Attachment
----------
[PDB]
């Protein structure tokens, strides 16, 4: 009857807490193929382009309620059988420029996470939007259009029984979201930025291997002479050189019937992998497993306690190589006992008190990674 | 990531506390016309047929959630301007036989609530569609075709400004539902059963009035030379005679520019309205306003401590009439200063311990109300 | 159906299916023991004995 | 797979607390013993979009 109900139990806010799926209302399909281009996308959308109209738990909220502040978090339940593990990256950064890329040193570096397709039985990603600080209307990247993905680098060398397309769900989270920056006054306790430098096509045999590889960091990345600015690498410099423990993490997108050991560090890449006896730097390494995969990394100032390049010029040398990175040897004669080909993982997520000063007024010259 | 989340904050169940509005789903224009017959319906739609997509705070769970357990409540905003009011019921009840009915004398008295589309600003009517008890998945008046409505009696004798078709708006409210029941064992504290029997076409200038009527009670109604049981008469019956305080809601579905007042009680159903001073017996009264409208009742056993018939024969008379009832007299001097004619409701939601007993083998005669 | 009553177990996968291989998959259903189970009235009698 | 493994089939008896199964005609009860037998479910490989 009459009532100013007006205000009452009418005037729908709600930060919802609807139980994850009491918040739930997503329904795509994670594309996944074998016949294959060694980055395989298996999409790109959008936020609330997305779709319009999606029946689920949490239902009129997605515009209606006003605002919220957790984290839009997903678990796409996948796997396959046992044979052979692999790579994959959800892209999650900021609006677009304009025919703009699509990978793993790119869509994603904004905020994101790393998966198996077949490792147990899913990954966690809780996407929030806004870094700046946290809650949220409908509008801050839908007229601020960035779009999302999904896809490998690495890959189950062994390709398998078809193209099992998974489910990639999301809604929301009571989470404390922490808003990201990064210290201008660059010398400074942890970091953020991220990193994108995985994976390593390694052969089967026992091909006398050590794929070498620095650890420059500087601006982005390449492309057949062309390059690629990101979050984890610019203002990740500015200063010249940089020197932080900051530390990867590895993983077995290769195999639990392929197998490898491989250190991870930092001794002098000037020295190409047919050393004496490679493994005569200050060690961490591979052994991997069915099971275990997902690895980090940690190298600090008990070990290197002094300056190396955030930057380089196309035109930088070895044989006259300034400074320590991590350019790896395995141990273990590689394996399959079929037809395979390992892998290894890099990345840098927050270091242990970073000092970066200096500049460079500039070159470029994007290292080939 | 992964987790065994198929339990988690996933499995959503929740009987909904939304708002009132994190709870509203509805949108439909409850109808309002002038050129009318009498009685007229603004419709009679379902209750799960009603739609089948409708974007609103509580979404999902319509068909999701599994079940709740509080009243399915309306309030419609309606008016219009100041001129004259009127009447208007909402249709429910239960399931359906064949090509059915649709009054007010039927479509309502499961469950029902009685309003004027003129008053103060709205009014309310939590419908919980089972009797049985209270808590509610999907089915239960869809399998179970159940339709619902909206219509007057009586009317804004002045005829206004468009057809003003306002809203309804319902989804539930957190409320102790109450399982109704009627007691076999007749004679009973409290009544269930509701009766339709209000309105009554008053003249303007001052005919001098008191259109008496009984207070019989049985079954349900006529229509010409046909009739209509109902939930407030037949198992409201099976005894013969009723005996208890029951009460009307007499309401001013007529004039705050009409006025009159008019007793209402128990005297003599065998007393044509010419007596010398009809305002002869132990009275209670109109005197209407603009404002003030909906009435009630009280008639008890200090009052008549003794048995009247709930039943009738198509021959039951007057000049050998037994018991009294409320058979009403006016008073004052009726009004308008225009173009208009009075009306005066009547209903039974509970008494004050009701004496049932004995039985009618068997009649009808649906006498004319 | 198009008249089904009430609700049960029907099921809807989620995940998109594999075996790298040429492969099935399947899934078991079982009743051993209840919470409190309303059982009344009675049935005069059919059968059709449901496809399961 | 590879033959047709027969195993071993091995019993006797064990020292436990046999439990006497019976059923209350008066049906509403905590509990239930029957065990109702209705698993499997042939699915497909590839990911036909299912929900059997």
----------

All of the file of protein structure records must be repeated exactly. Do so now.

[PDB]
């Protein structure tokens, strides 16, 4: 009857807490193929382009309620059988420029996470939007259009029984979201930025291997002479050189019937992998497993306690190589006992008190990674 | 990531506390016309047929959630301007036989609530569609075709400004539902059963009035030379005679520019309205306003401590009439200063311990109300 | 159906299916023991004995 | 797979607390013993979009 109900139990806010799926209302399909281009996308959308109209738990909220502040978090339940593990990256950064890329040193570096397709039985990603600080209307990247993905680098060398397309769900989270920056006054306790430098096509045999590889960091990345600015690498410099423990993490997108050991560090890449006896730097390494995969990394100032390049010029040398990175040897004669080909993982997520000063007024010259 | 989340904050169940509005789903224009017959319906739609997509705070769970357990409540905003009011019921009840009915004398008295589309600003009517008890998945008046409505009696004798078709708006409210029941064992504290029997076409200038009527009670109604049981008469019956305080809601579905007042009680159903001073017996009264409208009742056993018939024969008379009832007299001097004619409701939601007993083998005669 | 009553177990996968291989998959259903189970009235009698 | 493994089939008896199964005609009860037998479910490989 009459009532100013007006205000009452009418005037729908709600930060919802609807139980994850009491918040739930997503329904795509994670594309996944074998016949294959060694980055395989298996999409790109959008936020609330997305779709319009999606029946689920949490239902009129997605515009209606006003605002919220957790984290839009997903678990796409996948796997396959046992044979052979692999790579994959959800892209999650900021609006677009304009025919703009699509990978793993790119869509994603904004905020994101790393998966198996077949490792147990899913990954966690809780996407929030806004870094700046946290809650949220409908509008801050839908007229601020960035779009999302999904896809490998690495890959189950062994390709398998078809193209099992998974489910990639999301809604929301009571989470404390922490808003990201990064210290201008660059010398400074942890970091953020991220990193994108995985994976390593390694052969089967026992091909006398050590794929070498620095650890420059500087601006982005390449492309057949062309390059690629990101979050984890610019203002990740500015200063010249940089020197932080900051530390990867590895993983077995290769195999639990392929197998490898491989250190991870930092001794002098000037020295190409047919050393004496490679493994005569200050060690961490591979052994991997069915099971275990997902690895980090940690190298600090008990070990290197002094300056190396955030930057380089196309035109930088070895044989006259300034400074320590991590350019790896395995141990273990590689394996399959079929037809395979390992892998290894890099990345840098927050270091242990970073000092970066200096500049460079500039070159470029994007290292080939 | 992964987790065994198929339990988690996933499995959503929740009987909904939304708002009132994190709870509203509805949108439909409850109808309002002038050129009318009498009685007229603004419709009679379902209750799960009603739609089948409708974007609103509580979404999902319509068909999701599994079940709740509080009243399915309306309030419609309606008016219009100041001129004259009127009447208007909402249709429910239960399931359906064949090509059915649709009054007010039927479509309502499961469950029902009685309003004027003129008053103060709205009014309310939590419908919980089972009797049985209270808590509610999907089915239960869809399998179970159940339709619902909206219509007057009586009317804004002045005829206004468009057809003003306002809203309804319902989804539930957190409320102790109450399982109704009627007691076999007749004679009973409290009544269930509701009766339709209000309105009554008053003249303007001052005919001098008191259109008496009984207070019989049985079954349900006529229509010409046909009739209509109902939930407030037949198992409201099976005894013969009723005996208890029951009460009307007499309401001013007529004039705050009409006025009159008019007793209402128990005297003599065998007393044509010419007596010398009809305002002869132990009275209670109109005197209407603009404002003030909906009435009630009280008639008890200090009052008549003794048995009247709930039943009738198509021959039951007057000049050998037994018991009294409320058979009403006016008073004052009726009004308008225009173009208009009075009306005066009547209903039974509970008494004050009701004496049932004995039985009618068997009649009808649906006498004319 | 198009008249089904009430609700049960029907099921809807989620995940998109594999075996790298040429492969099935399947899934078991079982009743051993209840919470409190309303059982009344009675049935005069059919059968059709449901496809399961 | 590879033959047709027969195993071993091995019993006797064990020292436990046999439990006497019976059923209350008066049906509403905590509990239930029957065990109702209705698993499997042939699915497909590839990911036909299912929900059997």